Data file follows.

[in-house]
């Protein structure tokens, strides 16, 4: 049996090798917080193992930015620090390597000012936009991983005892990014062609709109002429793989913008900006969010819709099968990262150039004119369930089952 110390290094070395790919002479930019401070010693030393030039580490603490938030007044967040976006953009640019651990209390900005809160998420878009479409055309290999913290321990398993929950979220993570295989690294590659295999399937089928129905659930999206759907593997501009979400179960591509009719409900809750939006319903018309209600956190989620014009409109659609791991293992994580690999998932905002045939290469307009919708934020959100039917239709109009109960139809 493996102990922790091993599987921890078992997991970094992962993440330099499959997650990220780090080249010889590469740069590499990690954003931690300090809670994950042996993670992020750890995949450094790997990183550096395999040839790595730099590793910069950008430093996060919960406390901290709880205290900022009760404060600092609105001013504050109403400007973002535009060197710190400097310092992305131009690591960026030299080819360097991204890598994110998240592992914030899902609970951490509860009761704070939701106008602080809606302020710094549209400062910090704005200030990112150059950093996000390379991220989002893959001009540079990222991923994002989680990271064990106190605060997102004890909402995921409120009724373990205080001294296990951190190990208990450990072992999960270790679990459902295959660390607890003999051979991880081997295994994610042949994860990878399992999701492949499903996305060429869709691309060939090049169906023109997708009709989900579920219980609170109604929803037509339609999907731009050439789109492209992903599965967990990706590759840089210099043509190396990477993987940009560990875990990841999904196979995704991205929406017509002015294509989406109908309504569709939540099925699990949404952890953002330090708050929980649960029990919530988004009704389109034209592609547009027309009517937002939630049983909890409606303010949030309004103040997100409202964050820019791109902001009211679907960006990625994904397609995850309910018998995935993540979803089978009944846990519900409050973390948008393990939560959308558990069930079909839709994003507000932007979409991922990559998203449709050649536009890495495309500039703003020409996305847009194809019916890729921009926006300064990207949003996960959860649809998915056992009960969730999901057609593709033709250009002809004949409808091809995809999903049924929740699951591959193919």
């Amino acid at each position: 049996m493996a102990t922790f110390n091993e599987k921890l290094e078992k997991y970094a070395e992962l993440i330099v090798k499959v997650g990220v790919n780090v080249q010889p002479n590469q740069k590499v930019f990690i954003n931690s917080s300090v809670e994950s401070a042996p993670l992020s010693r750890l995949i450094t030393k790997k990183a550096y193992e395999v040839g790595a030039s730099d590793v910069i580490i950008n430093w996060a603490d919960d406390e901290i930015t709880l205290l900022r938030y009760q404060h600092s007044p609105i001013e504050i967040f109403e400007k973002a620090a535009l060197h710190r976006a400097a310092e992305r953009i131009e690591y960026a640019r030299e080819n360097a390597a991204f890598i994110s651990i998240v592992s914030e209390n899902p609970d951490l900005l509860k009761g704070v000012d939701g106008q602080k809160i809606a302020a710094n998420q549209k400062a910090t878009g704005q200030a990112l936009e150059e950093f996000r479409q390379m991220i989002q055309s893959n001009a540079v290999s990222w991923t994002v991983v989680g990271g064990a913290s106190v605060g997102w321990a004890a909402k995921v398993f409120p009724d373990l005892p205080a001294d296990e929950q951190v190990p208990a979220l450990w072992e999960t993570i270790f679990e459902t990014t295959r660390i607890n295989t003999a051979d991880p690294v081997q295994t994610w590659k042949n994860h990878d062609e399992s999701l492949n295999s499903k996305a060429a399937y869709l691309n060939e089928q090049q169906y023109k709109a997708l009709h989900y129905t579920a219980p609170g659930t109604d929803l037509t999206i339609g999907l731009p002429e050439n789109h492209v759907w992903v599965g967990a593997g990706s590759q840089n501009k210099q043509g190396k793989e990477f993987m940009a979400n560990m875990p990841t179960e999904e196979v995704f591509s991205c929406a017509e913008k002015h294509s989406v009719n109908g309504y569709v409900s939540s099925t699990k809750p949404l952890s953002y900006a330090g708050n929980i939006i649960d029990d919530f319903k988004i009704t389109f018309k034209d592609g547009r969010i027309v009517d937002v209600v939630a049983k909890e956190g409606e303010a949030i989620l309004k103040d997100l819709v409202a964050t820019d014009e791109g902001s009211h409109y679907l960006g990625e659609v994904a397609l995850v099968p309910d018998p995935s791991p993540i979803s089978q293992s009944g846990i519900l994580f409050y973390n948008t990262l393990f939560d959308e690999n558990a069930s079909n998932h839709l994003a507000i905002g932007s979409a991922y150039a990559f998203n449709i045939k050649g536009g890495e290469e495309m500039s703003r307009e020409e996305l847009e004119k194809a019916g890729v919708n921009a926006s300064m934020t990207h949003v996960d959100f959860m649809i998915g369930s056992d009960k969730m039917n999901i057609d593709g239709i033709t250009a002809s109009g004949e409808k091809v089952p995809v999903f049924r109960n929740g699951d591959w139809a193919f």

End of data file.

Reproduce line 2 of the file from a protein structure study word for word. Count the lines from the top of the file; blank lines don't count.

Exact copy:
């Protein structure tokens, strides 16, 4: 049996090798917080193992930015620090390597000012936009991983005892990014062609709109002429793989913008900006969010819709099968990262150039004119369930089952 110390290094070395790919002479930019401070010693030393030039580490603490938030007044967040976006953009640019651990209390900005809160998420878009479409055309290999913290321990398993929950979220993570295989690294590659295999399937089928129905659930999206759907593997501009979400179960591509009719409900809750939006319903018309209600956190989620014009409109659609791991293992994580690999998932905002045939290469307009919708934020959100039917239709109009109960139809 493996102990922790091993599987921890078992997991970094992962993440330099499959997650990220780090080249010889590469740069590499990690954003931690300090809670994950042996993670992020750890995949450094790997990183550096395999040839790595730099590793910069950008430093996060919960406390901290709880205290900022009760404060600092609105001013504050109403400007973002535009060197710190400097310092992305131009690591960026030299080819360097991204890598994110998240592992914030899902609970951490509860009761704070939701106008602080809606302020710094549209400062910090704005200030990112150059950093996000390379991220989002893959001009540079990222991923994002989680990271064990106190605060997102004890909402995921409120009724373990205080001294296990951190190990208990450990072992999960270790679990459902295959660390607890003999051979991880081997295994994610042949994860990878399992999701492949499903996305060429869709691309060939090049169906023109997708009709989900579920219980609170109604929803037509339609999907731009050439789109492209992903599965967990990706590759840089210099043509190396990477993987940009560990875990990841999904196979995704991205929406017509002015294509989406109908309504569709939540099925699990949404952890953002330090708050929980649960029990919530988004009704389109034209592609547009027309009517937002939630049983909890409606303010949030309004103040997100409202964050820019791109902001009211679907960006990625994904397609995850309910018998995935993540979803089978009944846990519900409050973390948008393990939560959308558990069930079909839709994003507000932007979409991922990559998203449709050649536009890495495309500039703003020409996305847009194809019916890729921009926006300064990207949003996960959860649809998915056992009960969730999901057609593709033709250009002809004949409808091809995809999903049924929740699951591959193919």